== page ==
10/24/14

Train smart and enjoy the journey



Thank you to all the athletes who applied for 2015 Trimarni coaching! We reached our capacity before our deadline and we look forward to the opportunity to work with an amazing group of inspiring, motivating and hard-working age-group triathletes in 2015.

If you are interested in applying our coaching methodology to your training, we will be offering our NEW 8-week transition plan in the next few weeks, which features specific strength training exercises that will yield positive results in swim, bike, run fitness. The transition plan will also help you build a strong foundation as you work on form and skills.

We will also be offering the transition plan WITH our pre-built running and triathlon training plans.

Stay tuned!
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What comes to mind when you think of the word “smart” in relation to an athlete? Perhaps doing this well or perfect or being able to execute or not miss a workout? Well, certainly smart athletes are not perfect and are not necessarily the best at everything.

Smart athletes are patient, they do not rush the journey, the focus on the little things and they do not continually search for a better/quicker way. 


As a coach and age-group triathlete, it’s wonderful to see a rise in the number of race-seeking, active individuals. However, with a growing community of athletes, you may find yourself immersed in a triathlon or running-bubble with SO many tips, tricks and suggestions. I can honestly say that there are way too many "coaches" out there with way too much information available as to how to train "right". This doesn't mean there are way too many bad or unprofessional coaches as I feel there are many wonderful, caring and passionate coaches but certainly with so many experts comes a lot of "smart" ways to train. Seeing that there are many paths that one can take to get to the final destination, the ultimate goal for an athlete is to always determine the best road for your goals, your body and your lifestyle.

By knowing a coaches philosophy and how he/she coaches athletes, you will be able to identify the best coach for you in order to train "smart."

From the goal-focused newbie who is determined to cross a finish line with a smile, to the elite who race for bragging rights, prize money and podium awards, there’s no need to feel overwhelmed when it comes to taking the smartest road to success.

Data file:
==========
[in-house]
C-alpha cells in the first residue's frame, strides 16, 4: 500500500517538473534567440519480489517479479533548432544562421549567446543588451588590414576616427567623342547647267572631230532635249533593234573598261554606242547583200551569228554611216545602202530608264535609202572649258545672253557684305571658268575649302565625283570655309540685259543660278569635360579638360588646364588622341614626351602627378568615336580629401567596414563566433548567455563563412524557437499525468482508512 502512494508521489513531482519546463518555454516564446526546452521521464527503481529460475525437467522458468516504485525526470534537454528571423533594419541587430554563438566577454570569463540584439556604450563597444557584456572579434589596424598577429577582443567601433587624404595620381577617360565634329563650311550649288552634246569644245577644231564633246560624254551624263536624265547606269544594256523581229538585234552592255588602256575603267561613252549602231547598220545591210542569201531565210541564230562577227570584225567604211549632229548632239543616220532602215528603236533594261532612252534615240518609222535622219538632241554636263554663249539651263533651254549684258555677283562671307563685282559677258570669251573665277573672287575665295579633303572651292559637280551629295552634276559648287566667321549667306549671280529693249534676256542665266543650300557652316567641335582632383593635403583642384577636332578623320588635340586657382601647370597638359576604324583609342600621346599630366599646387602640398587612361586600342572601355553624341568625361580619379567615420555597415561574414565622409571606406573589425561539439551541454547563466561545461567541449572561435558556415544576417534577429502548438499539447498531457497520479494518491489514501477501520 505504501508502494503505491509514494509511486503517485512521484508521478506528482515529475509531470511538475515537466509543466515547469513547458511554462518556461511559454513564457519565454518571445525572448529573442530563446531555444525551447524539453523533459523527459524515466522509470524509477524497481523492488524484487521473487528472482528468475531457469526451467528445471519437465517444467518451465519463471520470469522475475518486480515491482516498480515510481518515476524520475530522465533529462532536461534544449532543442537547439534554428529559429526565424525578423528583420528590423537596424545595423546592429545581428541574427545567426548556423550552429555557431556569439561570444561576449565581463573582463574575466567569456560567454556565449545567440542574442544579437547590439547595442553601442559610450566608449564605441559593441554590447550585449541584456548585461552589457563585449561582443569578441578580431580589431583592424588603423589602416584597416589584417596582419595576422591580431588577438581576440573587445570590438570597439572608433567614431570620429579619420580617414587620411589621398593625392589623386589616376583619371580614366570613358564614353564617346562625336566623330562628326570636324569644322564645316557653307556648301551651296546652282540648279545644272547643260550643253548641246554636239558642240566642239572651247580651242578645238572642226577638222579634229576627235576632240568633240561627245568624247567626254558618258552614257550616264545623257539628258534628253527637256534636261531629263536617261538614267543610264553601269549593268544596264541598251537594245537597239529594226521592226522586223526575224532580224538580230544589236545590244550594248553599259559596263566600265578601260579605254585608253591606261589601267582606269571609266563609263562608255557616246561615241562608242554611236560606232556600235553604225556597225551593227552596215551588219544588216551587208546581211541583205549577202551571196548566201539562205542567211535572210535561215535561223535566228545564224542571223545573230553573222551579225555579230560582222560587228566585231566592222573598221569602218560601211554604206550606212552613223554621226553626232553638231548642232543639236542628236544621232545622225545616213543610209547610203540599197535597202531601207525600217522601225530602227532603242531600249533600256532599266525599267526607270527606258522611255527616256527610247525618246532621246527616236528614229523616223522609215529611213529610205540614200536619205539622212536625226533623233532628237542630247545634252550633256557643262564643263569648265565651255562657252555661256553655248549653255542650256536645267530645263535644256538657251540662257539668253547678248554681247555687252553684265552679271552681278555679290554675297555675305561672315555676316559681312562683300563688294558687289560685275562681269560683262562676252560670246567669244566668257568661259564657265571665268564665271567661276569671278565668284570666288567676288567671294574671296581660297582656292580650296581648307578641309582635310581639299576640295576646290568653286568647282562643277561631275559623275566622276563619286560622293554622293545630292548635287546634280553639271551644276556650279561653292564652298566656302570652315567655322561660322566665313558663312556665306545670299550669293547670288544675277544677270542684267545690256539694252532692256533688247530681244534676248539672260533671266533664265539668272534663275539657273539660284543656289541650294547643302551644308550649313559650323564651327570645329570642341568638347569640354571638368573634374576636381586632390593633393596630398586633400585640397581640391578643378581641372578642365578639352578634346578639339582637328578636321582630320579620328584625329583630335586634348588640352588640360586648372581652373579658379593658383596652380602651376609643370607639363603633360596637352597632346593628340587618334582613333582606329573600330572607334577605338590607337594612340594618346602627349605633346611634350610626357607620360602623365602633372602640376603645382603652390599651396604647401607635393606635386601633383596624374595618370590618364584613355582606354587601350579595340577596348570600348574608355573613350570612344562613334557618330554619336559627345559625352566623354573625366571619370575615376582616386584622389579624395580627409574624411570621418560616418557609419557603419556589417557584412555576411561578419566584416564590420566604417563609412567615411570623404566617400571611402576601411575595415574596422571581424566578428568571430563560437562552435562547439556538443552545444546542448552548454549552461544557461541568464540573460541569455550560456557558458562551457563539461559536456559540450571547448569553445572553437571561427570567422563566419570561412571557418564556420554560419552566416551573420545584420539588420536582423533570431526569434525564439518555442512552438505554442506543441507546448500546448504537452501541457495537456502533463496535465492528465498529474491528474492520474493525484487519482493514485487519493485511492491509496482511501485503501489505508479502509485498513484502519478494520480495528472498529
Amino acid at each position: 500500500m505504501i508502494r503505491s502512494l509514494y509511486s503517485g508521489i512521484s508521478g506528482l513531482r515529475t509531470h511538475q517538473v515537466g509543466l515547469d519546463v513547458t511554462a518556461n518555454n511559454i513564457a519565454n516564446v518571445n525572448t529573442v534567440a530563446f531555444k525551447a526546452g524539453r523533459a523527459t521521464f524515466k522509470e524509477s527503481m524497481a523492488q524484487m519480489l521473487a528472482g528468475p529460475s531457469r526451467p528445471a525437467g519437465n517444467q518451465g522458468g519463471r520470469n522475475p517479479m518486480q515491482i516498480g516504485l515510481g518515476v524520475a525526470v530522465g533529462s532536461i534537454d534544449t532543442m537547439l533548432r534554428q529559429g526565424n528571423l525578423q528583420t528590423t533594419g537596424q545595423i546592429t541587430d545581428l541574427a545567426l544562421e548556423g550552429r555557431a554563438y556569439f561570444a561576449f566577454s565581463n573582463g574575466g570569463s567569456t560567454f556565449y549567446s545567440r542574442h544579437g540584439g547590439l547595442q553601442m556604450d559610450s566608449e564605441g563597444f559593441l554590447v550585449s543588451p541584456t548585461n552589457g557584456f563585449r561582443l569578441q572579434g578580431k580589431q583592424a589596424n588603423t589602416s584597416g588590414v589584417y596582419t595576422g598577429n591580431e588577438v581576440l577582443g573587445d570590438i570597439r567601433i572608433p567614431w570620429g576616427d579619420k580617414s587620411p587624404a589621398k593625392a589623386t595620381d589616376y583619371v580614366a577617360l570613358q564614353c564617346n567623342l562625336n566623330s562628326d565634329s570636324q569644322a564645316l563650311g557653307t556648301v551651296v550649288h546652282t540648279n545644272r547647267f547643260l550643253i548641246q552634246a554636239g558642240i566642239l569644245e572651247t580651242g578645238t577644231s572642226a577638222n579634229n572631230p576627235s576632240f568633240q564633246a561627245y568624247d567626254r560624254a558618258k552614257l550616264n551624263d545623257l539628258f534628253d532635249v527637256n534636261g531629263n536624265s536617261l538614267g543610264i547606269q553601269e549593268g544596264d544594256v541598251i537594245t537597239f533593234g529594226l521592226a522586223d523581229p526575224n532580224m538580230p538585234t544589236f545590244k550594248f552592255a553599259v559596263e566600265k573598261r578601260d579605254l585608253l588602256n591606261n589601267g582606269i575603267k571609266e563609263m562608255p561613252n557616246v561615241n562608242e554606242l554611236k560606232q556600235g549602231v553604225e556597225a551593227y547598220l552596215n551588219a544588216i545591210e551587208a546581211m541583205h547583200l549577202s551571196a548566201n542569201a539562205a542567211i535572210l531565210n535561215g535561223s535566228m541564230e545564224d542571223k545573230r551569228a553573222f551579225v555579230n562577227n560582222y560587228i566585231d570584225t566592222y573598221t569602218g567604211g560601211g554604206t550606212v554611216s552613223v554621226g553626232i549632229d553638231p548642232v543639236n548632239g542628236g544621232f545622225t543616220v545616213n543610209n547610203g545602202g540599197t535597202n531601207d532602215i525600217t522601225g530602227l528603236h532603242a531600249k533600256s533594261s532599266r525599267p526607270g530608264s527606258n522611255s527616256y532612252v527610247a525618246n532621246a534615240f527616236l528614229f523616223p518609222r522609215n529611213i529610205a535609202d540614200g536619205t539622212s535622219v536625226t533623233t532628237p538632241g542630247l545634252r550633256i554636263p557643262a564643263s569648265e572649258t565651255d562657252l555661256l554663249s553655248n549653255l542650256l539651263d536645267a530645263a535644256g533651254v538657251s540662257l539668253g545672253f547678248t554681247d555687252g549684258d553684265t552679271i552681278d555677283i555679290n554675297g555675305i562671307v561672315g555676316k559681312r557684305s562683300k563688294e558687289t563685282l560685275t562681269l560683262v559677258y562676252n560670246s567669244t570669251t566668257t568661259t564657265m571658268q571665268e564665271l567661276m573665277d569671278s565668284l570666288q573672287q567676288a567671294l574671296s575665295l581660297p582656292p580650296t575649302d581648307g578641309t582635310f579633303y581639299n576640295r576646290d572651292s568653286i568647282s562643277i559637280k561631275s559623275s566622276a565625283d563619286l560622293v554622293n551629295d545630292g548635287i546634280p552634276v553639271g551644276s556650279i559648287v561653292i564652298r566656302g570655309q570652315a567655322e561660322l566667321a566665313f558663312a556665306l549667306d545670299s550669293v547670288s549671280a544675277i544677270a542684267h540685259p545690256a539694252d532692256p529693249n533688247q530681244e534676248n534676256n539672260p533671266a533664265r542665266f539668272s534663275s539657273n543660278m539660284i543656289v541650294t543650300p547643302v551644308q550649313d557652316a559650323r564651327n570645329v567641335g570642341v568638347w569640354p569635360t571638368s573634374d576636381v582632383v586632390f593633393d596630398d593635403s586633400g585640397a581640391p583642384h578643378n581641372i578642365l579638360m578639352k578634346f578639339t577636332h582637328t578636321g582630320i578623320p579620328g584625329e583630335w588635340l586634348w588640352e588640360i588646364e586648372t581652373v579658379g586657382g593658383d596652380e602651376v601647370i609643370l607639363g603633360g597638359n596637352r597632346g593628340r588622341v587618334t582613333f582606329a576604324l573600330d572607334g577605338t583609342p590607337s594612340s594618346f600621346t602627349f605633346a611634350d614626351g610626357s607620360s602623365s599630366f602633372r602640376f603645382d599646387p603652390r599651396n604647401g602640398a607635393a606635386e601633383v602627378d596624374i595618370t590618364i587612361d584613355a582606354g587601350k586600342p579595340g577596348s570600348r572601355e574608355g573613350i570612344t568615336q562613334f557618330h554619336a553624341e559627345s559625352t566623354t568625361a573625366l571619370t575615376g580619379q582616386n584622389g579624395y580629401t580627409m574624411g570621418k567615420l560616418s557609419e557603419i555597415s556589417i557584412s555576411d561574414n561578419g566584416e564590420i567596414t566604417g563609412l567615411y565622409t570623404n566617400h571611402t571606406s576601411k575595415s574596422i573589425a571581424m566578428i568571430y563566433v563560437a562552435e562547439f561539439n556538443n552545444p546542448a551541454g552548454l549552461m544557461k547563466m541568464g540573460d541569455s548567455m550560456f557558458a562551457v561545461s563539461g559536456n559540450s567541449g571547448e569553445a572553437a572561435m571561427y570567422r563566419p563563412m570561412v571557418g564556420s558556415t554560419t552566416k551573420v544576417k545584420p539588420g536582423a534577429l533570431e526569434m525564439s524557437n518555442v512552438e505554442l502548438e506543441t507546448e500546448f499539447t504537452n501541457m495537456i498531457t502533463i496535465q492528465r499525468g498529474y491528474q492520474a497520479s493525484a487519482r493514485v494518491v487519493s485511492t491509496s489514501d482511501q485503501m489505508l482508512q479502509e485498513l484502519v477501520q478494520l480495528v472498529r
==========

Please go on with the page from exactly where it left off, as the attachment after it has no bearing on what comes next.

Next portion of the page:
Bottom line is that it’s important that your extremely active lifestyle is bringing you closer to your goals. Therefore, training for a race requires more than just checking off assigned workouts and finishing a workout with sweaty clothes and sore muscles.

Now a days, it seems like there are a lot of heavy exercisers out there who are training for races. The training is haphazard and the plan is not periodized or even favorable for optional performance goals. There are a lot of hours spent training that do not correlate to subpar race day performances.  There is a quick rush toward volume and there is little emphasis on strength training, recovery, sport nutrition and most importantly skills and form. 

When was the last time you fully rested your body before starting a training plan? And then, when was the last time you spent 4,6 or even 8 weeks perfecting your strength, form and skills before starting your "real" structured training?

Depending on how you answered these questions, do you think that you are doing things the "right" way or focusing too much on the end results instead of the journey?

There is a large number of athletes out there, of all fitness levels, that never take the time to create a solid foundation before training stress is applied. In other words, before you start decorating the house (the fun stuff) you must make sure the foundation is strong (which takes time and patience).

If there are two things that you should carry with you throughout your season (starting now), here are two that should always be on your mind: 


It’s not just about the miles  Consider the many variables in your life that can positively affect your training consistency and health and can contribute to a balanced lifestyle. Among the top priorities: Sport nutrition before, during and after training to assist in intentional physiological stress. Strength training to enhance your cardio-focused routine. Stretching to encourage proper range of motion and injury prevention. A restful sleeping routine to help control appetite, quicken recovery, assist in stress and attitude management and to encourage stable energy throughout the day. There is no magic number of hours that you need to train a week to prepare for x-distance run race or triathlon. What's important is how you use your available hours. You must accept that the hours you have to spend on training are enough because any more hours would compromise sleep, diet, work productivity, family and social life. Periodize your season so that each phase builds on the last.
  Don’t rush the journey- To make the most physiological training adaptations with the least amount of training stress, focus on your individual response to training. Training adaptations vary between individuals and there is no perfect training (or diet) plan. A properly planned training routine, alongside a carefully mapped-out racing schedule will ensure well-timed, peak performances thanks to a progressive, individualized overload. Develop a training routine that takes into account your current level of fitness, frequency, intensity and duration of workouts, past season successes and regrets, current lifestyle requirements and available hours of daily/weekly training, number of weeks/months until your A-races, short and long term goals, past or potential injuries/health issues and ability to recover properly between workouts. 

Happy Training!